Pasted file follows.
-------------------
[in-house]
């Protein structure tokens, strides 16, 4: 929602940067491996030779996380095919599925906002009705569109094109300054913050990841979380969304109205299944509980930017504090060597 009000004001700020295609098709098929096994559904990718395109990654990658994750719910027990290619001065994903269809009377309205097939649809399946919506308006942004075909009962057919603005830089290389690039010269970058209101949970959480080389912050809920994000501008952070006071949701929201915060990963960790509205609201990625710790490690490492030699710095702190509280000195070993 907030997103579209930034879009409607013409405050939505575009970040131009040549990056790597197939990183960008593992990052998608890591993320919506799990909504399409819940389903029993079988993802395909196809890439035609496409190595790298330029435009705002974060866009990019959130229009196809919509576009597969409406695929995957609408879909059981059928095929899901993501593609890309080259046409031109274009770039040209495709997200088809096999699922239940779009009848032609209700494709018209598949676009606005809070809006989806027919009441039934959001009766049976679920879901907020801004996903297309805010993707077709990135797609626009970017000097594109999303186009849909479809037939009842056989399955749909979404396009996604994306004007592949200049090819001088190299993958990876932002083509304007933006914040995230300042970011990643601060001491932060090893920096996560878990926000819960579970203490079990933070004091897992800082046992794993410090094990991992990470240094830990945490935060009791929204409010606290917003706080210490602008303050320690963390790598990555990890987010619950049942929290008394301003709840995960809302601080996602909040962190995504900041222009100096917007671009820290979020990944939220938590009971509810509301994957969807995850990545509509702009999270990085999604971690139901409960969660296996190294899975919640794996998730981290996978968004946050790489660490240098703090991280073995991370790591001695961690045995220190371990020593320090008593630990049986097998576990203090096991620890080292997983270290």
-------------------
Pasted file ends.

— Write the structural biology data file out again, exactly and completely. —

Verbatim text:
[in-house]
């Protein structure tokens, strides 16, 4: 929602940067491996030779996380095919599925906002009705569109094109300054913050990841979380969304109205299944509980930017504090060597 009000004001700020295609098709098929096994559904990718395109990654990658994750719910027990290619001065994903269809009377309205097939649809399946919506308006942004075909009962057919603005830089290389690039010269970058209101949970959480080389912050809920994000501008952070006071949701929201915060990963960790509205609201990625710790490690490492030699710095702190509280000195070993 907030997103579209930034879009409607013409405050939505575009970040131009040549990056790597197939990183960008593992990052998608890591993320919506799990909504399409819940389903029993079988993802395909196809890439035609496409190595790298330029435009705002974060866009990019959130229009196809919509576009597969409406695929995957609408879909059981059928095929899901993501593609890309080259046409031109274009770039040209495709997200088809096999699922239940779009009848032609209700494709018209598949676009606005809070809006989806027919009441039934959001009766049976679920879901907020801004996903297309805010993707077709990135797609626009970017000097594109999303186009849909479809037939009842056989399955749909979404396009996604994306004007592949200049090819001088190299993958990876932002083509304007933006914040995230300042970011990643601060001491932060090893920096996560878990926000819960579970203490079990933070004091897992800082046992794993410090094990991992990470240094830990945490935060009791929204409010606290917003706080210490602008303050320690963390790598990555990890987010619950049942929290008394301003709840995960809302601080996602909040962190995504900041222009100096917007671009820290979020990944939220938590009971509810509301994957969807995850990545509509702009999270990085999604971690139901409960969660296996190294899975919640794996998730981290996978968004946050790489660490240098703090991280073995991370790591001695961690045995220190371990020593320090008593630990049986097998576990203090096991620890080292997983270290």